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author
supervisor
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  • PhD, Assistant Professor Camargo, Fernando, Harvard University
organization
publishing date
type
Thesis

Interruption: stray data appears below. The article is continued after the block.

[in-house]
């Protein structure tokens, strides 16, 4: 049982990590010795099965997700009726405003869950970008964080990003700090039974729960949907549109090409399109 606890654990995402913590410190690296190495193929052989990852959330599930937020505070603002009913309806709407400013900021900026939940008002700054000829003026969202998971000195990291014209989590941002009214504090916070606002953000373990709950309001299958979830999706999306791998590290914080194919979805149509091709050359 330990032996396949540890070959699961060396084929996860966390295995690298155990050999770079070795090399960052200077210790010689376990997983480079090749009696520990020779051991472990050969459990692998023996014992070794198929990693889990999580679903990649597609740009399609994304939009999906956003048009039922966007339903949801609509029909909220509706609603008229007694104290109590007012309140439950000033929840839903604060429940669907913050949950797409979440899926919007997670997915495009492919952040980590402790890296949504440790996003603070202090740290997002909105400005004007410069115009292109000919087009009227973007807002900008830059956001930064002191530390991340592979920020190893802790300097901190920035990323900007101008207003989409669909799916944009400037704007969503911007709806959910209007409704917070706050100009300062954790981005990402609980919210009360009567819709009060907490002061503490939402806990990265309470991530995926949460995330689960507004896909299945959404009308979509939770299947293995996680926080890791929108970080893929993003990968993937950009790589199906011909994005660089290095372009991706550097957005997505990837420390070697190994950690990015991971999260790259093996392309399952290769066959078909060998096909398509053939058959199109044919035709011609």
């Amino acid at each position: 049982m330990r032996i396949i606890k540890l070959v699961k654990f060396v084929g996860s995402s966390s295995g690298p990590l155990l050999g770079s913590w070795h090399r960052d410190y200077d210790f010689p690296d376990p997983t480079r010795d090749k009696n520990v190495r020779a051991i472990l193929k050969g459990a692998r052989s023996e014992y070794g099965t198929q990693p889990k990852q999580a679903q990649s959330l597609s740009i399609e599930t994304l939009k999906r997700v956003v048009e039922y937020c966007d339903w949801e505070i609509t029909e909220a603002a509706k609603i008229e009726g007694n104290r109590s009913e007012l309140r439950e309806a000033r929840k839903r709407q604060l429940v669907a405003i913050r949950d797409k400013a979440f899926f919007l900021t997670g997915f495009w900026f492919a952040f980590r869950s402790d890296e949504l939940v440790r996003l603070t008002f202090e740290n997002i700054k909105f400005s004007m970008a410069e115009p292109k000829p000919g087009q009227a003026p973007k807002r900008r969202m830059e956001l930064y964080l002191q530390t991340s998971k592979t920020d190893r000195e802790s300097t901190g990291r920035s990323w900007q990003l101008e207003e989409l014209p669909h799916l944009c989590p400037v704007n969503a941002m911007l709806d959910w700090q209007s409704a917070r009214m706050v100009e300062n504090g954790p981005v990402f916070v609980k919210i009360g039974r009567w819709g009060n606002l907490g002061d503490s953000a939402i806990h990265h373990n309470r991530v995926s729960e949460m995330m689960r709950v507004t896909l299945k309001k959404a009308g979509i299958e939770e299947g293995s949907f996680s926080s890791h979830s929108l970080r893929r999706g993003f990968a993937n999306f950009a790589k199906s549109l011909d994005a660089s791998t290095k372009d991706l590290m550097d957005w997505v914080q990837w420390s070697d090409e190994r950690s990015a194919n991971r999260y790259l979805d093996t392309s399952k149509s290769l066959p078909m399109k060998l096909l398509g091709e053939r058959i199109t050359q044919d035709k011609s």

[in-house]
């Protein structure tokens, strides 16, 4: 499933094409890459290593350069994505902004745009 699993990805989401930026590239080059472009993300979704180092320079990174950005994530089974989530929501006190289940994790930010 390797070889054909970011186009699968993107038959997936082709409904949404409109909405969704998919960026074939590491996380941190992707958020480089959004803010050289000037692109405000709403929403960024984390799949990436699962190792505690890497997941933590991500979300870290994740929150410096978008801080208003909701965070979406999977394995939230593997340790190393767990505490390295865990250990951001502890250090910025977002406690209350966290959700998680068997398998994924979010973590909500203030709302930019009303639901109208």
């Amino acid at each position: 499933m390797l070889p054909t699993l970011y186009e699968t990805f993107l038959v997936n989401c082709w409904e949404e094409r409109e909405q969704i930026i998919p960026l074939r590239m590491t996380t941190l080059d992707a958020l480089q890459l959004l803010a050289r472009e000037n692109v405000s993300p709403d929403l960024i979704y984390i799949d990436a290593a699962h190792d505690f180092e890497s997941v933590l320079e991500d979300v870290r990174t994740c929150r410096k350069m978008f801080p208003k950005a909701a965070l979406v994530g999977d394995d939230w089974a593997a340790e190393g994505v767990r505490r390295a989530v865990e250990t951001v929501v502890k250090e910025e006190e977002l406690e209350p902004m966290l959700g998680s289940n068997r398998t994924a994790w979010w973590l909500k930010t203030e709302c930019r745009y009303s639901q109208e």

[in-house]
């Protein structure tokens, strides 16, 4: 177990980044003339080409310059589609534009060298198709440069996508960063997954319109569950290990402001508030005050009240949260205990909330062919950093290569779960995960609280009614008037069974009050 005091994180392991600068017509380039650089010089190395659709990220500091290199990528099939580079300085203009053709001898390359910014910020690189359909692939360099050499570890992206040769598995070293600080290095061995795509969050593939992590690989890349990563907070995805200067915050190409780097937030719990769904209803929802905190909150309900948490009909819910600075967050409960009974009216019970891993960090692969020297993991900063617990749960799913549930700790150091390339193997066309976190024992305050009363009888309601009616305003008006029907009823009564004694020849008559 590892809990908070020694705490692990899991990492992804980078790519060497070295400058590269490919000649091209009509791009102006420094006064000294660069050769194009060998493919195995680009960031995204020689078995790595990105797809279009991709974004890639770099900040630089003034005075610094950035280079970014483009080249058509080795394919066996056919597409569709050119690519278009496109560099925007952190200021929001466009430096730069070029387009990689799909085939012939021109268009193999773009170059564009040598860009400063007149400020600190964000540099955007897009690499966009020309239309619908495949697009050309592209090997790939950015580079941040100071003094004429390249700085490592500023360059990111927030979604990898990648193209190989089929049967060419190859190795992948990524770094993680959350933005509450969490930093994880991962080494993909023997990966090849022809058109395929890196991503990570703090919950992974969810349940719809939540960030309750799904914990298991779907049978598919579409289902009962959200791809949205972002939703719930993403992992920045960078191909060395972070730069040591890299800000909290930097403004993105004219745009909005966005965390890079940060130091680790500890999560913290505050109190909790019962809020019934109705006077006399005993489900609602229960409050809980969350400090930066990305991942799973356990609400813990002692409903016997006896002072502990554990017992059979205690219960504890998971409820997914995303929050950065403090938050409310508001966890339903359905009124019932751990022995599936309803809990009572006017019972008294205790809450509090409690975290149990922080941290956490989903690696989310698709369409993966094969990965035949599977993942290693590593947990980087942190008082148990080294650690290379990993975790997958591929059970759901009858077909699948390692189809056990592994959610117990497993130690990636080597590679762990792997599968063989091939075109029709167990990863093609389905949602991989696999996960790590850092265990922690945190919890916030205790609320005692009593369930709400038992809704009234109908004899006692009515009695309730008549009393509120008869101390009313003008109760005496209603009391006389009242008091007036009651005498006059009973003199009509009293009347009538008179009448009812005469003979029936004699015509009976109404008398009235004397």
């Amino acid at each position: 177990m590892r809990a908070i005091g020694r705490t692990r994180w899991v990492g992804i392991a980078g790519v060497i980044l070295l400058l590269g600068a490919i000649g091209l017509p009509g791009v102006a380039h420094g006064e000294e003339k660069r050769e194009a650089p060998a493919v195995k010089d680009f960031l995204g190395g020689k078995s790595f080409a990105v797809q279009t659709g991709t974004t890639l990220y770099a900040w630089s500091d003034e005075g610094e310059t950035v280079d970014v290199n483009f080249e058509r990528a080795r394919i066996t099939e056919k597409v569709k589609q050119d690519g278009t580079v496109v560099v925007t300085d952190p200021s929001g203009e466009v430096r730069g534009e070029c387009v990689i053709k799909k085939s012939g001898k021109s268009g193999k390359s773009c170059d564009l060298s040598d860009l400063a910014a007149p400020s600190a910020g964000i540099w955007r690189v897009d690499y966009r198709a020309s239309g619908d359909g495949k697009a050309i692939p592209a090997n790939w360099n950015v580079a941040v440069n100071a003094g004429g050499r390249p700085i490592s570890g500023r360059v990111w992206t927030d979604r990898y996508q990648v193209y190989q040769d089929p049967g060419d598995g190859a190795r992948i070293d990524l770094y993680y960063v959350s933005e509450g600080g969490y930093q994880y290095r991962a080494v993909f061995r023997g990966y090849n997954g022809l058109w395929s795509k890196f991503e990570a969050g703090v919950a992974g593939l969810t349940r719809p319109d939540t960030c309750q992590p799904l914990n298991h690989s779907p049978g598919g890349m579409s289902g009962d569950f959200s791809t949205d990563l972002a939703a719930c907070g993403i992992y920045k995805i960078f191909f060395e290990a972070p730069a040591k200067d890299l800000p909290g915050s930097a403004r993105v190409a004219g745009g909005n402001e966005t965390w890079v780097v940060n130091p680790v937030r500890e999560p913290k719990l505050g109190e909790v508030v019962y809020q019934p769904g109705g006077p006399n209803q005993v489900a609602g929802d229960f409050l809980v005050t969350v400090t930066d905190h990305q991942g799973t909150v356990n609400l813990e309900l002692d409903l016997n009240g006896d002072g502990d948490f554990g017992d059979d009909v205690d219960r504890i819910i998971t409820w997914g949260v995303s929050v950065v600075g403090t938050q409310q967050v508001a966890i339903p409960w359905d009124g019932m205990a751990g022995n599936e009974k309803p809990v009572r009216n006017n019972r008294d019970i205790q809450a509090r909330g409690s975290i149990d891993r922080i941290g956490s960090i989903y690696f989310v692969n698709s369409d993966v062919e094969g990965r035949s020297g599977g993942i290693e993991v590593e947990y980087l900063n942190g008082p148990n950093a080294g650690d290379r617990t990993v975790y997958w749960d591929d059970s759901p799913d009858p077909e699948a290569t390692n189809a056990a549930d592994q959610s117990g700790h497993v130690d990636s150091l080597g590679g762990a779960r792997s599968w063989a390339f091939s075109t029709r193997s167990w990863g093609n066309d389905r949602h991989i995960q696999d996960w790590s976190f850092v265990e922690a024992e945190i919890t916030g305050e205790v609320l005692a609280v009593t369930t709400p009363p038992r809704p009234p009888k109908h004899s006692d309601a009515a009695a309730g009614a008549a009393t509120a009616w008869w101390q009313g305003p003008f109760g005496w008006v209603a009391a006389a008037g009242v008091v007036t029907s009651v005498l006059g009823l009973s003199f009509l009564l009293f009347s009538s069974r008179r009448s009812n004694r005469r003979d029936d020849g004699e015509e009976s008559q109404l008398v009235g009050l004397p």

publication status
published
subject
publisher
Lund University, Faculty of Medicine
defense location
Segerfalksalen, BMC A10, Sölvegatan 17, Lund.
defense date
2017-10-05 09:00
ISBN
978-91-7619-527-7
language
English
LU publication?
yes
id
889c44df-a759-41b1-bb6c-cc504a90aaf8
date added to LUP
2017-09-14 14:13:03
date last changed
2017-09-19 11:03:31
@phdthesis{889c44df-a759-41b1-bb6c-cc504a90aaf8,